ProPublica is expanding its Local Reporting Network to include investigative reporting on government and politics at the state level. The grant will cover the salary and benefits for reporters at seven news outlets.
Kate Lewis is replacing Joanna Coles as Hearst’s chief content officer.
At Hazlitt, Nicole Chung talks to Crystal Hana Kim about inherited trauma, storytelling, and Korean identity in her new book, If You Leave Me. Kim said she was surprised by some of her early readers’ perceptions of life during the Korean War. “Once I workshopped a chapter . . . one of the comments was: ‘I don’t know that a woman of this time would have these sexual desires,’” she remembered. “And I just remember thinking, ‘What?’ I wanted people to understand that women in these circumstances would have the same desires, the same wants, maybe some of the same ambivalence about becoming a mother that many women today experience.”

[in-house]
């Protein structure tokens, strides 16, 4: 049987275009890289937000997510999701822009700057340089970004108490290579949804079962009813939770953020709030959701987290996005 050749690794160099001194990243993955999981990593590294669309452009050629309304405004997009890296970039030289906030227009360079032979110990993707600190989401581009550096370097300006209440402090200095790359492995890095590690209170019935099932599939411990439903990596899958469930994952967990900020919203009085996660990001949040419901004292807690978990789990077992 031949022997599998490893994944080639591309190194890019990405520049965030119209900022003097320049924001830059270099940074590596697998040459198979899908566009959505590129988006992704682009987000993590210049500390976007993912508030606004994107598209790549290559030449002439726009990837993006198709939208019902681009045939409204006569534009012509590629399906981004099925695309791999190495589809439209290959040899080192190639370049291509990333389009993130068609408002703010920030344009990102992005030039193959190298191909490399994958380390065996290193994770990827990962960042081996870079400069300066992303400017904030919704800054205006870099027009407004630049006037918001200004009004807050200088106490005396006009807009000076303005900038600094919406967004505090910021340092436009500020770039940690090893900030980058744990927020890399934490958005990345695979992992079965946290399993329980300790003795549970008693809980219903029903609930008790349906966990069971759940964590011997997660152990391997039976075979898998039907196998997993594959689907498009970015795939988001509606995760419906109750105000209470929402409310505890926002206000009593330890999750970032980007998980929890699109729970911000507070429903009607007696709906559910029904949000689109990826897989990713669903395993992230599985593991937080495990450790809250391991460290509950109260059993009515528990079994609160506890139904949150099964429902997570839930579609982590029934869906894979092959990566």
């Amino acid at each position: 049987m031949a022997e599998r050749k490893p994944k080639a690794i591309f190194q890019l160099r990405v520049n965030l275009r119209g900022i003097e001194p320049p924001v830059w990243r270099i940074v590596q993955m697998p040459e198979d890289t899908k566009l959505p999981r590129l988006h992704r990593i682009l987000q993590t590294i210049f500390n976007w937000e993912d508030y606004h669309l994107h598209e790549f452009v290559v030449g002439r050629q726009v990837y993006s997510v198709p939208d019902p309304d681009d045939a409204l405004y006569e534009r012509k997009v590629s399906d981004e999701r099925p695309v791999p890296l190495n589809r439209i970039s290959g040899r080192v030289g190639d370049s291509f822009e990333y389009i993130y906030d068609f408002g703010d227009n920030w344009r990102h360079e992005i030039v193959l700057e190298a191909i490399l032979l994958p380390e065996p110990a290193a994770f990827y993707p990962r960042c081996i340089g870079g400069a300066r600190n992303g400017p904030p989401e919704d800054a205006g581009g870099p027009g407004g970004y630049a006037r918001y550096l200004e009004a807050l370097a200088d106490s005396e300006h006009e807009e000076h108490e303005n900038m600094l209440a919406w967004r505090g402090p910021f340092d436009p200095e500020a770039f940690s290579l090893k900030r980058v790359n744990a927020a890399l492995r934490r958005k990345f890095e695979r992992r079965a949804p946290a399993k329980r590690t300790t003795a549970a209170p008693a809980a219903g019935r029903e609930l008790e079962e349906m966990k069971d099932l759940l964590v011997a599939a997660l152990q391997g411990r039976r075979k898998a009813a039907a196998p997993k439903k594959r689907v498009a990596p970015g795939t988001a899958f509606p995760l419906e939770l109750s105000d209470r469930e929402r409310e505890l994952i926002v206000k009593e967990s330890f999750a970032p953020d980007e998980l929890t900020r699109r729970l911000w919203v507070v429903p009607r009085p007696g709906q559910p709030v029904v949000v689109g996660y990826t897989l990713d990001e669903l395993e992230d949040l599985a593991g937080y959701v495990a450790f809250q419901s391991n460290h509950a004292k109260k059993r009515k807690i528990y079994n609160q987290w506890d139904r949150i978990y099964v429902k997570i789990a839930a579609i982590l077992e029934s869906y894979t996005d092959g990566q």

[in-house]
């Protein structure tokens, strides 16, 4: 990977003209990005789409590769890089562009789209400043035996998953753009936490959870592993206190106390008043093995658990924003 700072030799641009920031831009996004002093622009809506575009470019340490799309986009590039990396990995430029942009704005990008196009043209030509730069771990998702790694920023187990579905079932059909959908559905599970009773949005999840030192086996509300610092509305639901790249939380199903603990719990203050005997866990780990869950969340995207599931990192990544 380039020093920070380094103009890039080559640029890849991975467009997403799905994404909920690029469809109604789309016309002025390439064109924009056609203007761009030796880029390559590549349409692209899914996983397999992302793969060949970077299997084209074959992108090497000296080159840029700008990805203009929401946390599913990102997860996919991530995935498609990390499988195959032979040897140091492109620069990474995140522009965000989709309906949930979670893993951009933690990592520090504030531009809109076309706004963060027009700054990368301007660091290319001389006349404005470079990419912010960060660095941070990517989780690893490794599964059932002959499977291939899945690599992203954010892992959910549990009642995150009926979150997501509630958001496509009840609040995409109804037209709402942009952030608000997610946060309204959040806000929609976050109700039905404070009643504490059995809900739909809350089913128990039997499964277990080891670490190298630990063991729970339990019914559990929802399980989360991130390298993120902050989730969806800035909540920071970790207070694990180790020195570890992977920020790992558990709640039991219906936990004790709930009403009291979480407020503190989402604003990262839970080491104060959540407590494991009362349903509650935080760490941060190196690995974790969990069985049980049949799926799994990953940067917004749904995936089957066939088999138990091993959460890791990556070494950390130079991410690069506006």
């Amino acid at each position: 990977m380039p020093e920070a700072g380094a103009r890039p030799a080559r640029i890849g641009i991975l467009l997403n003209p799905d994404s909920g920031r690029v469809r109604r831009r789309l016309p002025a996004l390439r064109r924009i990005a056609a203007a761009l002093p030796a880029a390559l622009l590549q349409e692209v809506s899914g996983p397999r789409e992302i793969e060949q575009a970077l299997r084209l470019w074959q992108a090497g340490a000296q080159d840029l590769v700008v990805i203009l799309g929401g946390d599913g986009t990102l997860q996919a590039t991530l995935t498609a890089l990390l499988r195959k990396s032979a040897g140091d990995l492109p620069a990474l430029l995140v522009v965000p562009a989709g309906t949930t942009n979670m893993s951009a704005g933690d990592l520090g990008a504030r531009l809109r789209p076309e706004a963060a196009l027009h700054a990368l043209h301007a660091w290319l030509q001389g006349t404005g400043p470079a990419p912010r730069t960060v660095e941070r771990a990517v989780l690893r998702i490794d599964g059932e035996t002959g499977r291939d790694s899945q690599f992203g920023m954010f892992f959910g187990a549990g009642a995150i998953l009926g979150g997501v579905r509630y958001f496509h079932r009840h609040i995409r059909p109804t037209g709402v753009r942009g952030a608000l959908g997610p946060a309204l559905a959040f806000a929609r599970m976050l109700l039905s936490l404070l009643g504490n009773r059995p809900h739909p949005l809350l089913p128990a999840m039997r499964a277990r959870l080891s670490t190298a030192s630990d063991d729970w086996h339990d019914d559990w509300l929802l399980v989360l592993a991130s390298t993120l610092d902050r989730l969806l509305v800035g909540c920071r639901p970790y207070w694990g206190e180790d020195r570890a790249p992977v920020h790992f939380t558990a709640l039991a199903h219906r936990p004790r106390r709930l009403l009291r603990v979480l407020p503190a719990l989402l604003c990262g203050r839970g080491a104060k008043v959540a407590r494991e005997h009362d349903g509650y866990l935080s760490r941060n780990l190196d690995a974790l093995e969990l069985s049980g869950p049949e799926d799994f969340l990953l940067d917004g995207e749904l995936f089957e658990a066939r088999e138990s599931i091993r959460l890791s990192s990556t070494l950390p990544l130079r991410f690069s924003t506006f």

At The Atlantic, Todd S. Purdum writes about the dangers of performative journalism. Discussing Jim Acosta’s combative relationship with press secretary Sarah Huckabee Sanders, Purdum writes: “Whenever a reporter who has not been kidnapped by terrorists, shot by an assailant, or won a big prize becomes an actor in her own story, she has lost the fight. Or in this case, reinforced the corrosive, cynical, and deeply dangerous feedback loop that has convinced Trump’s most fervent supporters that his relentless brief against the press has merit.”
This weekend, Metrograph cinema will be hosting a film book fair. Vendors will be selling film-related memorabilia, magazines, scripts, ephemera, monographs, and more. The theater will also host screenings all weekend, including a showing of Reds presented by critic Darryl Pinckney, two Roald Dahl movies (Willy Wonka and the Chocolate Factory and You Only Live Twice, a James Bond movie for which Dahl wrote the screenplay), and Sunset Boulevard.